Post-college life

What you need to know about refinancing your grad school loans

If you decided to go to graduate school, you made a significant investment in your future that can pay off for years after you graduate. According to Peterson’s, a person with a master’s degree earns $40,000 more a year than someone who didn’t pursue further education after getting a bachelor’s degree. Over the course of your career, that can mean you’ll make millions more.

The cost of obtaining your degree could leave you with student loan debt. Just like with undergrad debt, though, one of the best ways to manage it is to refinance your loans.

Below, find out what you need to know about refinancing graduate school loans.

What is student loan refinancing?

Student loan refinancing is a method you can use to make your debt more manageable and to save money. Through this process, you work with a private lender to take out a new loan for the amount of your current student loans. The private lender pays off your old loans, and you make a single monthly payment to the lender.

The new loan has totally different terms than your previous ones. You’ll have a new minimum payment, monthly due date, repayment term, and even a new interest rate. Plus, you’ll have just one loan instead of several, and one easy monthly payment to remember.

Depending on your income, credit, and debt, you could qualify for a lower interest rate, helping you save money over the length of your loan. Or, if you want a lower monthly payment, you can also extend your repayment term and reduce your monthly bill.

Is refinancing graduate school loans a good idea?

Although student loan refinancing can be helpful for all types of student loans, it can be especially helpful if you have graduate school loans. That’s because graduate school loans tend to have much higher interest rates than undergraduate loans.

For example, federal undergraduate loans have an interest rate of just 5.05 percent, a fairly low rate for education debt. But federal PLUS Loans, which are designed for graduate and professional degree students, have an interest rate of 7.6 percent. For private loans, rates can vary depending on the lender and their individual criteria.

That big difference can add thousands in interest to your loan balance over time. For example, let’s say you graduated with your master’s degree with $50,000 in student loan debt. You have a 7.6 percent interest rate, and a 10-year repayment term.

Over the course of your loan, you’d repay a total of $71,534. Thanks to the high interest rate, you’d repay over $21,000 in interest fees.

How much can I save?

If you have graduate school loans, refinancing can help you save a lot of money. How much you can save is dependent on your current debt, interest rate, and what rate you can qualify for on the new loan. But in some cases, the savings can be significant.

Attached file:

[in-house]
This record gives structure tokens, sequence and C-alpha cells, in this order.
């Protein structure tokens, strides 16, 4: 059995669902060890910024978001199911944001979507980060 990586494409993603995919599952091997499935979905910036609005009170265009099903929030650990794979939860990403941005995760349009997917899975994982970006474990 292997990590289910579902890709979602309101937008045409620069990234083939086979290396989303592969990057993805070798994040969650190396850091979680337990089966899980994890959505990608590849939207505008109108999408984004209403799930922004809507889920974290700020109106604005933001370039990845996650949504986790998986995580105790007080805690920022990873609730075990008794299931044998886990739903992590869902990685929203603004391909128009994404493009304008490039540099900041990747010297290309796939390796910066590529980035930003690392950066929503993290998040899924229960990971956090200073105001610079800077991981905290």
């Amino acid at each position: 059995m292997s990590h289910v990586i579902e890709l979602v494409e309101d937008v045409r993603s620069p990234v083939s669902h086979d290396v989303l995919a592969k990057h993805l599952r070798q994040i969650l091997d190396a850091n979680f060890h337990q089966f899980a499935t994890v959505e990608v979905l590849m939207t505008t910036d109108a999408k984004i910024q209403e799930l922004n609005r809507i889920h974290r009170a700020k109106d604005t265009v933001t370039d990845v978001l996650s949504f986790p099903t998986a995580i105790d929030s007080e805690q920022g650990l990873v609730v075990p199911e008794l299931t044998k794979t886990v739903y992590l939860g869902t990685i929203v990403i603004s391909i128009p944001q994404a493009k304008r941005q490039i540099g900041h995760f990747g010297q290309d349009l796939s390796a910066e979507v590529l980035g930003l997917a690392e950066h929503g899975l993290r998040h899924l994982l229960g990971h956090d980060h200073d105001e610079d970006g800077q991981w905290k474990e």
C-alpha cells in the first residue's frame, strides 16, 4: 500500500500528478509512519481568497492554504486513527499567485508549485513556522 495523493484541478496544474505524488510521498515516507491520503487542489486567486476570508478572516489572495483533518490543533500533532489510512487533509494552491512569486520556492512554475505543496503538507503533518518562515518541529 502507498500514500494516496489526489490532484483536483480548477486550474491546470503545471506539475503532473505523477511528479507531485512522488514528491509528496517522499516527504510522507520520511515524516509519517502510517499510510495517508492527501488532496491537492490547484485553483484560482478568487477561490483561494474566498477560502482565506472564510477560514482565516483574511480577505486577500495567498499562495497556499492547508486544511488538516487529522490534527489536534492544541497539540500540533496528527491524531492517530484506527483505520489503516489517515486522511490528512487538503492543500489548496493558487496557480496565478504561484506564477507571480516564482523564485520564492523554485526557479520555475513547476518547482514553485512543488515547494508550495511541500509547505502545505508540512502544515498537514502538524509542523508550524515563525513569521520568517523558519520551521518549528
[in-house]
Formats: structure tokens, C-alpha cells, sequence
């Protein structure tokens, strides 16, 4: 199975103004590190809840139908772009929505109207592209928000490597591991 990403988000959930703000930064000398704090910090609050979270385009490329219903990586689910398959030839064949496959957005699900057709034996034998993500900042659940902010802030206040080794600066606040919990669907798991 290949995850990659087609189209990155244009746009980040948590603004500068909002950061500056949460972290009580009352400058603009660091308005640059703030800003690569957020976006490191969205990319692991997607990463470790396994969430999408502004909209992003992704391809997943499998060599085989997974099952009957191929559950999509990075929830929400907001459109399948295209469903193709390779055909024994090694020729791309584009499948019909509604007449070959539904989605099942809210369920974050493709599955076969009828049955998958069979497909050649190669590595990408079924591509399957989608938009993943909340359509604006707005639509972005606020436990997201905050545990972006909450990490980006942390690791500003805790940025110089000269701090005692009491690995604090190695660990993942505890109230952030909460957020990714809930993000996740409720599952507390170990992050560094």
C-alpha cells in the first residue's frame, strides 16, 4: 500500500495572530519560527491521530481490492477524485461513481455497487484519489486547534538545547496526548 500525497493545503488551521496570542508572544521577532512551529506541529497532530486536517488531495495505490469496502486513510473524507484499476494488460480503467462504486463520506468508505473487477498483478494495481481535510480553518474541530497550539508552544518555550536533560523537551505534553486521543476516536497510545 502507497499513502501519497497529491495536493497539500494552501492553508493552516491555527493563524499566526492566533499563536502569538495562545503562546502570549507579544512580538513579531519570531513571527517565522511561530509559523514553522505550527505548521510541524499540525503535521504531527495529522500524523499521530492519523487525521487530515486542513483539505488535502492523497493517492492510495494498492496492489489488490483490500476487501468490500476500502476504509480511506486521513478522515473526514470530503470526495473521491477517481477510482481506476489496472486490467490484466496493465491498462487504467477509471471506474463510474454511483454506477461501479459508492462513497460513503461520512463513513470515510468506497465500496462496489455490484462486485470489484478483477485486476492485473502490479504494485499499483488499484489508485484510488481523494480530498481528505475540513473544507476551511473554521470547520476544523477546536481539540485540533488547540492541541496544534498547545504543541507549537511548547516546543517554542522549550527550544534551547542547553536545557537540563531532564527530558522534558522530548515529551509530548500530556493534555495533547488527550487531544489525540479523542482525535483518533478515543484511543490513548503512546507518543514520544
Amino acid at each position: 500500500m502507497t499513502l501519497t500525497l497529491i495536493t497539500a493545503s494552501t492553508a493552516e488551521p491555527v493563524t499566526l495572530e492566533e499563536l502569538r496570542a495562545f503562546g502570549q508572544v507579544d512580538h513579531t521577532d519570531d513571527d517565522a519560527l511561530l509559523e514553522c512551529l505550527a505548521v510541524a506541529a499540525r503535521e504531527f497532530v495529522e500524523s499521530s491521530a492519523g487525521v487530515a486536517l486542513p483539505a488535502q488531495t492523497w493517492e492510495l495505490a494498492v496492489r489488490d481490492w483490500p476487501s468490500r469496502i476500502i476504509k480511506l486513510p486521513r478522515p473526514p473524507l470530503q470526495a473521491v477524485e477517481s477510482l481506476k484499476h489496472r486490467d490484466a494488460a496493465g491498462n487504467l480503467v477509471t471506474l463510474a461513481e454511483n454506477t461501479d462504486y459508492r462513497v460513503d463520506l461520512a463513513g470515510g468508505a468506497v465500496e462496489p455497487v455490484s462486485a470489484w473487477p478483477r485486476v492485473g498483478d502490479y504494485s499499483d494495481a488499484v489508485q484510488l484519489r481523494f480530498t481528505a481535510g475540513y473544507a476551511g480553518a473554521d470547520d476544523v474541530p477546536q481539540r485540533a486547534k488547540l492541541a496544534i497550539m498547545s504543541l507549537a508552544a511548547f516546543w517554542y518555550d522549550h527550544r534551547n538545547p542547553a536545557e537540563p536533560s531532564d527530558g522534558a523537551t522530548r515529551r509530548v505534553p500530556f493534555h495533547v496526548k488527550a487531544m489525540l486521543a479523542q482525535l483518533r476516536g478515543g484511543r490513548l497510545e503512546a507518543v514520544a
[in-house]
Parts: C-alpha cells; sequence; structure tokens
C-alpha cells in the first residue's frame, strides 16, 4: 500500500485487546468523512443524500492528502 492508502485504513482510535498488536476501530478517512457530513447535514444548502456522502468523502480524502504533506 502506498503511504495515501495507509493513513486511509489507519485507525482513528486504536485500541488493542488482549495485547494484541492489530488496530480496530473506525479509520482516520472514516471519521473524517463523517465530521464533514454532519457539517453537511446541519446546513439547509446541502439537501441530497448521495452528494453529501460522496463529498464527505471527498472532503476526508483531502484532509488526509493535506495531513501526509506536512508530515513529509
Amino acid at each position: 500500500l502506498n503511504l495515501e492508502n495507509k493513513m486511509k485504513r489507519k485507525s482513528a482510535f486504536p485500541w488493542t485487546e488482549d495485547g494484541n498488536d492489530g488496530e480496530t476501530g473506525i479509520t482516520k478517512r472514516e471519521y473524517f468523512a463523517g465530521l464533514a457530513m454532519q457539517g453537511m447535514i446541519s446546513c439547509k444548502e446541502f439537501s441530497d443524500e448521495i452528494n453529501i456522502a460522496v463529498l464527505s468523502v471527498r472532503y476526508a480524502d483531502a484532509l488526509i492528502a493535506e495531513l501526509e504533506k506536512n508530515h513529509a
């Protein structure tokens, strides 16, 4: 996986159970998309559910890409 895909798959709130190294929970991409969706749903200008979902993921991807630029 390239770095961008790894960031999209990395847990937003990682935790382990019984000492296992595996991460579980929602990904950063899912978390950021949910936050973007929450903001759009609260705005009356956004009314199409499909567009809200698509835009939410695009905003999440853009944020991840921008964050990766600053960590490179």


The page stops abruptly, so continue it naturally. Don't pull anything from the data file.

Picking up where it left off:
For example, let’s say you refinanced your $50,000 in student loans. Instead of 7.6 percent interest, you qualify for a new rate of a just 4 percent and have a repayment term of 10 years.

Thanks to refinancing, your monthly payment would drop, and as a result, you’d save thousands. Over the course of 10 years, you’d repay just $60,747. Taking just a few minutes to refinance your loans would help you save over $10,000.

With those kinds of savings, you can free up more money in your budget each month, which you can use to save for other goals, like retirement or travel.

Find out how much you can save by using the CommonBond refinancing calculator.

Are there downsides to refinancing graduate school loans?

Refinancing your graduate school loans can be incredibly helpful. However, there are some downsides to refinancing that you should be aware of before submitting your application, particularly if you have federal student loans.

When you refinance your federal loans, you switch to a private lender. That means you’ll lose out on the protections and benefits that come with federal loans, such as access to income-driven repayment plans and the ability to qualify for Public Service Loan Forgiveness.

You may decide that the tradeoff is worth it; many people never use any of these benefits, and find the savings of refinancing to be preferable over holding onto federal loans. But, it’s a very personal decision and something you should consider carefully before proceeding.

Tackling your debt

When it comes to graduate school student loans, your debt could be intimidating. Refinancing can be a useful tool you can use to streamline your debt and save money over time, and it’s quick and easy to submit your application. You can find out how much you can save in just a few minutes.

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